It is somewhat difficult to talk about the “recent” historiography of the Civil War because it is hard to know what “recent” means. If we are talking about historiography that has arisen in the last 10 or 15 years, I am not aware of any such very new historical thinking about the Civil War. However, it is certainly correct to say that the historiography of the Civil War (and of Reconstruction) changed significantly after the Civil Rights Movement and then again in the 1980s and early 1990s. In examining these changes, we will have to make reference to even older views of the Civil War because the more recent historiographies emerged as responses to those older views.
The original historiography of the Civil War tended to emphasize race. They saw race and slavery as a major cause of the war and they saw it as the cause of the ills of Reconstruction. This view took a negative view of African Americans and blamed them for many of the problems of Reconstruction and, in some ways, for the war itself. After that came Progressive historians in the early 20th century. These were people like Charles Beard who argued that economics were the main cause of the war. They tended to argue from an almost-Marxist point of view, saying that the war was caused by Northern capitalists who wanted to dominate the South economically.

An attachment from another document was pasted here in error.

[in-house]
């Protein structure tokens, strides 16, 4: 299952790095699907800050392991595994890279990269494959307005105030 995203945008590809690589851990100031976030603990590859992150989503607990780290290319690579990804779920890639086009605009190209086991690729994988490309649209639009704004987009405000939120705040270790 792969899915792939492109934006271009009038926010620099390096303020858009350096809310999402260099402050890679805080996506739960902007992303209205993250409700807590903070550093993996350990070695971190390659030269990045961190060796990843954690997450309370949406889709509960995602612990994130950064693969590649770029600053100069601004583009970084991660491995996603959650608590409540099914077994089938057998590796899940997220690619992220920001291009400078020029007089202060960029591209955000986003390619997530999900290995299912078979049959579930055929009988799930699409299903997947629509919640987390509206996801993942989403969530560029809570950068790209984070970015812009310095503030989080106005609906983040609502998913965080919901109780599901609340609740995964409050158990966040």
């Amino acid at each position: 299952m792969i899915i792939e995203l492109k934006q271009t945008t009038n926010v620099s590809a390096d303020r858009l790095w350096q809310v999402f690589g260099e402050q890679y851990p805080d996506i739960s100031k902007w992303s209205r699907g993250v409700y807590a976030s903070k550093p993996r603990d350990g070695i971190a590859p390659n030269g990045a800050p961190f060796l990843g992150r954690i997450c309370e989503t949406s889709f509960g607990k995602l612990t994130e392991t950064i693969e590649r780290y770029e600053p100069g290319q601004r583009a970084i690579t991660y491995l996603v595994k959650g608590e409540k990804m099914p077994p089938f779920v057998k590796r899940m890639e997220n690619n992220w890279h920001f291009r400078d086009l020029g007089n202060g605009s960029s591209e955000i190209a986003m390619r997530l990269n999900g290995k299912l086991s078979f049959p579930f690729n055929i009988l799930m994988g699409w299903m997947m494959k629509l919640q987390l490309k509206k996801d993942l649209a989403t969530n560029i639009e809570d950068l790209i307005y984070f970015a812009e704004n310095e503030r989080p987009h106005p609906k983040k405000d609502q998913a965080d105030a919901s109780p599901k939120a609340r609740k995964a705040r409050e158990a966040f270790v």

With the Civil Rights Movement came a renewed emphasis on race. Now, in contrast to the original historiography, African Americans were seen as the group who had been treated poorly. It was now the white supremacists, and not the African Americans, who were blamed for the problems of the Reconstruction Era. The war was now seen as more of a good thing because of its positive effects on African Americans.
The most recent Civil War historiography comes from people like Thomas Holt, who is an African American scholar. This school of thought emphasizes issues of class more than those of race. They argue that the Reconstruction era was defined by the fact that elites both in the white and black community acted in ways that failed to help the poorer members of both races. They no longer see the war and Reconstruction as an example of racial domination. Instead, they see it as an example of people in power failing to create systems that treated the powerless in just ways.
Finally, recent historiography in general has tended to focus less on powerful people, politics, and economics. It has tended instead to look at culture and at the micro-level. It has tended to look at how the war impacted individuals and communities and how individuals and communities experienced the war. The war is no longer an affair of “great men” but a historical event that had impacts on the lives of real people.